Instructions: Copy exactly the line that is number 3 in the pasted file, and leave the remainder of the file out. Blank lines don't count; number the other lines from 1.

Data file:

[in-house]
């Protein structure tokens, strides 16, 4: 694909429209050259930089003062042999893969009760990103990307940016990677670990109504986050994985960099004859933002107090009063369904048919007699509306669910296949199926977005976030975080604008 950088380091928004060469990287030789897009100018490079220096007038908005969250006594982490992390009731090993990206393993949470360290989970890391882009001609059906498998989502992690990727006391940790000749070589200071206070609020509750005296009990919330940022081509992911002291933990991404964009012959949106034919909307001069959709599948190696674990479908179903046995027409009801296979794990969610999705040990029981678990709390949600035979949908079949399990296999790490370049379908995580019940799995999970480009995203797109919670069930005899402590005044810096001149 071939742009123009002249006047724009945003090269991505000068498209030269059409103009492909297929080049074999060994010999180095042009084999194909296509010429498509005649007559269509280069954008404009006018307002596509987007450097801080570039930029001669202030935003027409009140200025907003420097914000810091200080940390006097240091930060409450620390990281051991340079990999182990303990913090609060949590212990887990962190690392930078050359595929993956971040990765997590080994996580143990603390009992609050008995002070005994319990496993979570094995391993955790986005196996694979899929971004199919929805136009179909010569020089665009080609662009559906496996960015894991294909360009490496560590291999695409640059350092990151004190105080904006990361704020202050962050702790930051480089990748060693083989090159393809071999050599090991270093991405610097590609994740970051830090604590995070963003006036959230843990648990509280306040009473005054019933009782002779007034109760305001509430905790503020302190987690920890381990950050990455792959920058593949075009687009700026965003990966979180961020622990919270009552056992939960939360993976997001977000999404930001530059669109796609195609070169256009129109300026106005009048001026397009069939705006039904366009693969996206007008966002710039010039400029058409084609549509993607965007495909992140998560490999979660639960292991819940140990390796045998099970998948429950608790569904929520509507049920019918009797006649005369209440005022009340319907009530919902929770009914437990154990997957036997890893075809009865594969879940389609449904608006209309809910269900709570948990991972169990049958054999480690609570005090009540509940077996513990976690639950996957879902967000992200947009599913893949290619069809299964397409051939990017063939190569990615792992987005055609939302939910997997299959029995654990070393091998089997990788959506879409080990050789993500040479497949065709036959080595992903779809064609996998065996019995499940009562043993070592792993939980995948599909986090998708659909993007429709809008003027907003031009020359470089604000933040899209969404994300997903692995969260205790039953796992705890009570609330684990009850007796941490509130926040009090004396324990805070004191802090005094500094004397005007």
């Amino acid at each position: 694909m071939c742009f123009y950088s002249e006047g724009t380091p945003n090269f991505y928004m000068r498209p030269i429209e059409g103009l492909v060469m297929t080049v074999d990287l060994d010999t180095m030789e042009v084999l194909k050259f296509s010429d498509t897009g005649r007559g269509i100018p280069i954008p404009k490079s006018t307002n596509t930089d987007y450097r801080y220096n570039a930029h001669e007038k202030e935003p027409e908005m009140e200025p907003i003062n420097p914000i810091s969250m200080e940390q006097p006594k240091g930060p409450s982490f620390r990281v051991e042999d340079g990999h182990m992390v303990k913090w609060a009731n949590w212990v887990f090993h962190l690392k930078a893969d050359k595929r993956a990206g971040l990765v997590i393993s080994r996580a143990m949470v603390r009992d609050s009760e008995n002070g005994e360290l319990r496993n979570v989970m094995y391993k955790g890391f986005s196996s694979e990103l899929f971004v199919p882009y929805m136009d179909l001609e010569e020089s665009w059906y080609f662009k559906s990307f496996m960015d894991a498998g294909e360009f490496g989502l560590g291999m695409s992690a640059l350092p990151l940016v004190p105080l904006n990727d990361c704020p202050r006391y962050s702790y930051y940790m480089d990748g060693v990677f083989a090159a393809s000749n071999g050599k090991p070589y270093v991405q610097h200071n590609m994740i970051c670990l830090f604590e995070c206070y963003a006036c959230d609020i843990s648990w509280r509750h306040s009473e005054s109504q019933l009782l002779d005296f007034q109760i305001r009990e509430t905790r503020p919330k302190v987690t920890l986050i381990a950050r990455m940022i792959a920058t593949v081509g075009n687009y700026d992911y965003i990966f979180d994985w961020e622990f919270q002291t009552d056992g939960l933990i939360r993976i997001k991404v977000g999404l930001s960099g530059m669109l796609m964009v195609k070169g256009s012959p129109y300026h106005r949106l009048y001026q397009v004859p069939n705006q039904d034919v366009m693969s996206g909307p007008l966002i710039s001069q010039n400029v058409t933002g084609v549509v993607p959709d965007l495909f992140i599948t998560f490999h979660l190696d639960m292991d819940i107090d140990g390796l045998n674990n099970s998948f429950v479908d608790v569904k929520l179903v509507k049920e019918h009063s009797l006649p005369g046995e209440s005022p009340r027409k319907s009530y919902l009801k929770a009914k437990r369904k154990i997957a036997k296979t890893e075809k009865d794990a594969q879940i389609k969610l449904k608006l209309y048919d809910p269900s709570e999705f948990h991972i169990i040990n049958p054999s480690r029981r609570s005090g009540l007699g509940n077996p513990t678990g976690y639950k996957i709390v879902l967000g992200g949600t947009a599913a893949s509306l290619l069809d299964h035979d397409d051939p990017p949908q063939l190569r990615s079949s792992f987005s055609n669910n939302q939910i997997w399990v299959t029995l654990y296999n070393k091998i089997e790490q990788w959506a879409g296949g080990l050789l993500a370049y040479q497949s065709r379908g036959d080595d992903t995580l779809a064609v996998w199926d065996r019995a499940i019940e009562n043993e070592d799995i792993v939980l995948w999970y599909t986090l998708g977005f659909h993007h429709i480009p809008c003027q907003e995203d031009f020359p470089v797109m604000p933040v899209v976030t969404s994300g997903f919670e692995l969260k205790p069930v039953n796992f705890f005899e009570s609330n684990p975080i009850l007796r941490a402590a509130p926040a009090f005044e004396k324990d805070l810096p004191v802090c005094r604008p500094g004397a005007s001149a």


């Amino acid at each position: 694909m071939c742009f123009y950088s002249e006047g724009t380091p945003n090269f991505y928004m000068r498209p030269i429209e059409g103009l492909v060469m297929t080049v074999d990287l060994d010999t180095m030789e042009v084999l194909k050259f296509s010429d498509t897009g005649r007559g269509i100018p280069i954008p404009k490079s006018t307002n596509t930089d987007y450097r801080y220096n570039a930029h001669e007038k202030e935003p027409e908005m009140e200025p907003i003062n420097p914000i810091s969250m200080e940390q006097p006594k240091g930060p409450s982490f620390r990281v051991e042999d340079g990999h182990m992390v303990k913090w609060a009731n949590w212990v887990f090993h962190l690392k930078a893969d050359k595929r993956a990206g971040l990765v997590i393993s080994r996580a143990m949470v603390r009992d609050s009760e008995n002070g005994e360290l319990r496993n979570v989970m094995y391993k955790g890391f986005s196996s694979e990103l899929f971004v199919p882009y929805m136009d179909l001609e010569e020089s665009w059906y080609f662009k559906s990307f496996m960015d894991a498998g294909e360009f490496g989502l560590g291999m695409s992690a640059l350092p990151l940016v004190p105080l904006n990727d990361c704020p202050r006391y962050s702790y930051y940790m480089d990748g060693v990677f083989a090159a393809s000749n071999g050599k090991p070589y270093v991405q610097h200071n590609m994740i970051c670990l830090f604590e995070c206070y963003a006036c959230d609020i843990s648990w509280r509750h306040s009473e005054s109504q019933l009782l002779d005296f007034q109760i305001r009990e509430t905790r503020p919330k302190v987690t920890l986050i381990a950050r990455m940022i792959a920058t593949v081509g075009n687009y700026d992911y965003i990966f979180d994985w961020e622990f919270q002291t009552d056992g939960l933990i939360r993976i997001k991404v977000g999404l930001s960099g530059m669109l796609m964009v195609k070169g256009s012959p129109y300026h106005r949106l009048y001026q397009v004859p069939n705006q039904d034919v366009m693969s996206g909307p007008l966002i710039s001069q010039n400029v058409t933002g084609v549509v993607p959709d965007l495909f992140i599948t998560f490999h979660l190696d639960m292991d819940i107090d140990g390796l045998n674990n099970s998948f429950v479908d608790v569904k929520l179903v509507k049920e019918h009063s009797l006649p005369g046995e209440s005022p009340r027409k319907s009530y919902l009801k929770a009914k437990r369904k154990i997957a036997k296979t890893e075809k009865d794990a594969q879940i389609k969610l449904k608006l209309y048919d809910p269900s709570e999705f948990h991972i169990i040990n049958p054999s480690r029981r609570s005090g009540l007699g509940n077996p513990t678990g976690y639950k996957i709390v879902l967000g992200g949600t947009a599913a893949s509306l290619l069809d299964h035979d397409d051939p990017p949908q063939l190569r990615s079949s792992f987005s055609n669910n939302q939910i997997w399990v299959t029995l654990y296999n070393k091998i089997e790490q990788w959506a879409g296949g080990l050789l993500a370049y040479q497949s065709r379908g036959d080595d992903t995580l779809a064609v996998w199926d065996r019995a499940i019940e009562n043993e070592d799995i792993v939980l995948w999970y599909t986090l998708g977005f659909h993007h429709i480009p809008c003027q907003e995203d031009f020359p470089v797109m604000p933040v899209v976030t969404s994300g997903f919670e692995l969260k205790p069930v039953n796992f705890f005899e009570s609330n684990p975080i009850l007796r941490a402590a509130p926040a009090f005044e004396k324990d805070l810096p004191v802090c005094r604008p500094g004397a005007s001149a």